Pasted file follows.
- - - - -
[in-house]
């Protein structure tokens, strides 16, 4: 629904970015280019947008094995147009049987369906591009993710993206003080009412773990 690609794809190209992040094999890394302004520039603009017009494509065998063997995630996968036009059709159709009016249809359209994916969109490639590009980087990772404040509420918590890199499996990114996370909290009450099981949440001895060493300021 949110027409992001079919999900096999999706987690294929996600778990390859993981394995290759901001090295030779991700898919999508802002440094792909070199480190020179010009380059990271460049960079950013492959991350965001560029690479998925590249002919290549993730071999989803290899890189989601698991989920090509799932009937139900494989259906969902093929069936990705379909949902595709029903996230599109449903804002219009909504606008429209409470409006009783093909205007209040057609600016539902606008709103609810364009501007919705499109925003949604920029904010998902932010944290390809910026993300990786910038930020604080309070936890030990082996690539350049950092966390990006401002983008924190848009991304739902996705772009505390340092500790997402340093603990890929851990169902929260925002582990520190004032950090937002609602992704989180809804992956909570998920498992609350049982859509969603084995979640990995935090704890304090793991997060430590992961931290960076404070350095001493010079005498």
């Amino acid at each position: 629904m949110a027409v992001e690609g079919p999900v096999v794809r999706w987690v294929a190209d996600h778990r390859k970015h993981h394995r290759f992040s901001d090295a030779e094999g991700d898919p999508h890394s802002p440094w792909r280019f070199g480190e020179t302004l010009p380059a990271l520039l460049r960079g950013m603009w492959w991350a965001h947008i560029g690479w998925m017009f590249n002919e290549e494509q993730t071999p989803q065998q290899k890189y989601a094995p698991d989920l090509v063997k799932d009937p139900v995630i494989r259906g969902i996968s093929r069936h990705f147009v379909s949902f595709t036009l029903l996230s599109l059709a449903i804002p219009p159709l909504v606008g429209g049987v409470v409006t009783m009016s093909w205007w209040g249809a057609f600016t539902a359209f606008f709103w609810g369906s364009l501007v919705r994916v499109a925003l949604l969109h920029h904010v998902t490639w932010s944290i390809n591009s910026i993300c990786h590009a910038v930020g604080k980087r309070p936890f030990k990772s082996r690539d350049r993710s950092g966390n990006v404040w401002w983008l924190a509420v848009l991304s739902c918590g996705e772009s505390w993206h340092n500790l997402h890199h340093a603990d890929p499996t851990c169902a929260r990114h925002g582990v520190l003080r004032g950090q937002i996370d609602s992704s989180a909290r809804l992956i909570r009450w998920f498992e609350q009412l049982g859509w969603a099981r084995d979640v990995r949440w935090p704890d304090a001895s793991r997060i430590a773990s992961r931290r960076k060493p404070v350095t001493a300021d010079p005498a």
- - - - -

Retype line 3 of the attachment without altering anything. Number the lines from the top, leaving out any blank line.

């Amino acid at each position: 629904m949110a027409v992001e690609g079919p999900v096999v794809r999706w987690v294929a190209d996600h778990r390859k970015h993981h394995r290759f992040s901001d090295a030779e094999g991700d898919p999508h890394s802002p440094w792909r280019f070199g480190e020179t302004l010009p380059a990271l520039l460049r960079g950013m603009w492959w991350a965001h947008i560029g690479w998925m017009f590249n002919e290549e494509q993730t071999p989803q065998q290899k890189y989601a094995p698991d989920l090509v063997k799932d009937p139900v995630i494989r259906g969902i996968s093929r069936h990705f147009v379909s949902f595709t036009l029903l996230s599109l059709a449903i804002p219009p159709l909504v606008g429209g049987v409470v409006t009783m009016s093909w205007w209040g249809a057609f600016t539902a359209f606008f709103w609810g369906s364009l501007v919705r994916v499109a925003l949604l969109h920029h904010v998902t490639w932010s944290i390809n591009s910026i993300c990786h590009a910038v930020g604080k980087r309070p936890f030990k990772s082996r690539d350049r993710s950092g966390n990006v404040w401002w983008l924190a509420v848009l991304s739902c918590g996705e772009s505390w993206h340092n500790l997402h890199h340093a603990d890929p499996t851990c169902a929260r990114h925002g582990v520190l003080r004032g950090q937002i996370d609602s992704s989180a909290r809804l992956i909570r009450w998920f498992e609350q009412l049982g859509w969603a099981r084995d979640v990995r949440w935090p704890d304090a001895s793991r997060i430590a773990s992961r931290r960076k060493p404070v350095t001493a300021d010079p005498a």